Arafat's widow rejects corruption charges - media

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Suha Arafat, the widow of late Palestinian leader Yasser Arafat, rejected accusations of corruption shortly after a court in Tunisia issued a warrant for her arrest on Monday, Arab media reported.

Suha Arafat, the widow of late Palestinian leader Yasser Arafat, rejected accusations of corruption shortly after a court in Tunisia issued a warrant for her arrest on Monday, Arab media reported.

The corruption charges against 48-year-old Arafat go back to a 2006 joint project between Arafat and Tunisia's then first lady, Leila Ben Ali, to create an international school in Tunisia. Arafat reportedly borrowed about $200,000 from a Tunisian bank in 2006.

According to the Egyptian Gazette, Arafat and Ben Ali later fell out with each other, reportedly over Arafat's criticism of an alleged move to close down a rival private school.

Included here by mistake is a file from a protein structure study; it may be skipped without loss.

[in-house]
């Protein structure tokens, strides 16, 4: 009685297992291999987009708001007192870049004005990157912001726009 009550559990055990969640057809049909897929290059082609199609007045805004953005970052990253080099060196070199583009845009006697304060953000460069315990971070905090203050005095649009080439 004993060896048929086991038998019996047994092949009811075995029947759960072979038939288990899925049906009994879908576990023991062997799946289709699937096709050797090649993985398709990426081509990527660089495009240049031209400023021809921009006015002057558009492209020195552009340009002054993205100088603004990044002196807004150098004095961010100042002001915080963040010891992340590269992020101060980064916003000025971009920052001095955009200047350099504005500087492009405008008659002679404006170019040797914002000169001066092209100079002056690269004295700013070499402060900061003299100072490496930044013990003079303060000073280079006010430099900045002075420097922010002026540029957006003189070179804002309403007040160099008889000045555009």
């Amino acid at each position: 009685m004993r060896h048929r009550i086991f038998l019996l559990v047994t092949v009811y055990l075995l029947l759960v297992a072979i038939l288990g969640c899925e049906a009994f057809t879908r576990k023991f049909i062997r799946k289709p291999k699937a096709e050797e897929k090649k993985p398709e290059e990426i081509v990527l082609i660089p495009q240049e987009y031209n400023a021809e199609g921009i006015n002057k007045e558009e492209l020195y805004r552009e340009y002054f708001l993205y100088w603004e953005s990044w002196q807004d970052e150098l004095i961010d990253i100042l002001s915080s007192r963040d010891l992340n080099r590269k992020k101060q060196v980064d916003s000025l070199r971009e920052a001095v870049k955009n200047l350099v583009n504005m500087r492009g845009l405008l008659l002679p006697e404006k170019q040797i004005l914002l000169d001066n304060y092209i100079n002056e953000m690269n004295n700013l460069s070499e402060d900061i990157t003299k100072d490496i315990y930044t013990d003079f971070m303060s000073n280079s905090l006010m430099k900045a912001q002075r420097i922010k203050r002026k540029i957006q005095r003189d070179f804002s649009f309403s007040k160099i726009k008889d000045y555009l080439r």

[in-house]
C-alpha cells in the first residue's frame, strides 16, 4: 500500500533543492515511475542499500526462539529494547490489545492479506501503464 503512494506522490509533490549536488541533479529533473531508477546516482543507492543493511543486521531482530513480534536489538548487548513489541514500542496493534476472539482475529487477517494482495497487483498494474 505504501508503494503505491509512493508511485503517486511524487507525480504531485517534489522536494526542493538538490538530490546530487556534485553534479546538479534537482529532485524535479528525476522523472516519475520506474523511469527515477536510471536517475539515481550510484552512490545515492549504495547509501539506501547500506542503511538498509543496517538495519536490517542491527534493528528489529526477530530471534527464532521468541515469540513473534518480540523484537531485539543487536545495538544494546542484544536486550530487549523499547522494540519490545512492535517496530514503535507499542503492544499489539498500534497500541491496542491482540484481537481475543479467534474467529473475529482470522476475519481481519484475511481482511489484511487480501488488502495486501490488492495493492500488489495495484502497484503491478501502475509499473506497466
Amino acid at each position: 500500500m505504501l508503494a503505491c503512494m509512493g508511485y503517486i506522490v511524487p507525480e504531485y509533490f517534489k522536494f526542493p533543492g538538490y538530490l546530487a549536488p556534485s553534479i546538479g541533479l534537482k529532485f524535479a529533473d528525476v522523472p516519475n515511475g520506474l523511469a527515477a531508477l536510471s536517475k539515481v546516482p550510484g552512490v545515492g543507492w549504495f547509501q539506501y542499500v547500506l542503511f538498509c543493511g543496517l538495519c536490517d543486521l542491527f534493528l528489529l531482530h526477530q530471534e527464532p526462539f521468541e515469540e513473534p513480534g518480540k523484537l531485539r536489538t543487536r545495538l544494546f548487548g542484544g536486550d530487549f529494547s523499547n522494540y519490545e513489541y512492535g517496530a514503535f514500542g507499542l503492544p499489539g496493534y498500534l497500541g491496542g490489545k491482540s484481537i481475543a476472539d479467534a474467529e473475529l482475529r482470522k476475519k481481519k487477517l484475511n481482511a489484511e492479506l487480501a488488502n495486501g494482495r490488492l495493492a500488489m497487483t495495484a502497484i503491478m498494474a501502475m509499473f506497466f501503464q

Arafat said she has handed over all her financial responsibilities in the project, including the loan repayment, and she has official documents to prove it.

"I officially handed over my post in this school to a close friend of Leila Ben Ali - the wife of Tunisia's former president," she said.

Arafat's widow says that she was persecuted by the former Tunisian regime. She said she would sue Tunisia in the European Court of Human Rights demanding to protect her "from attacks by Tunisian authorities" if the charges against her are not lifted.

Suha, who was widely criticized by ordinary Palestinians for her lavish lifestyle, moved to Tunisia after her husband's death in 2004, where she lived in a luxury palace in the coastal Carthage district. In 2007 she moved to Malta after she was stripped of Tunisian citizenship without explanations and declared persona non grata.

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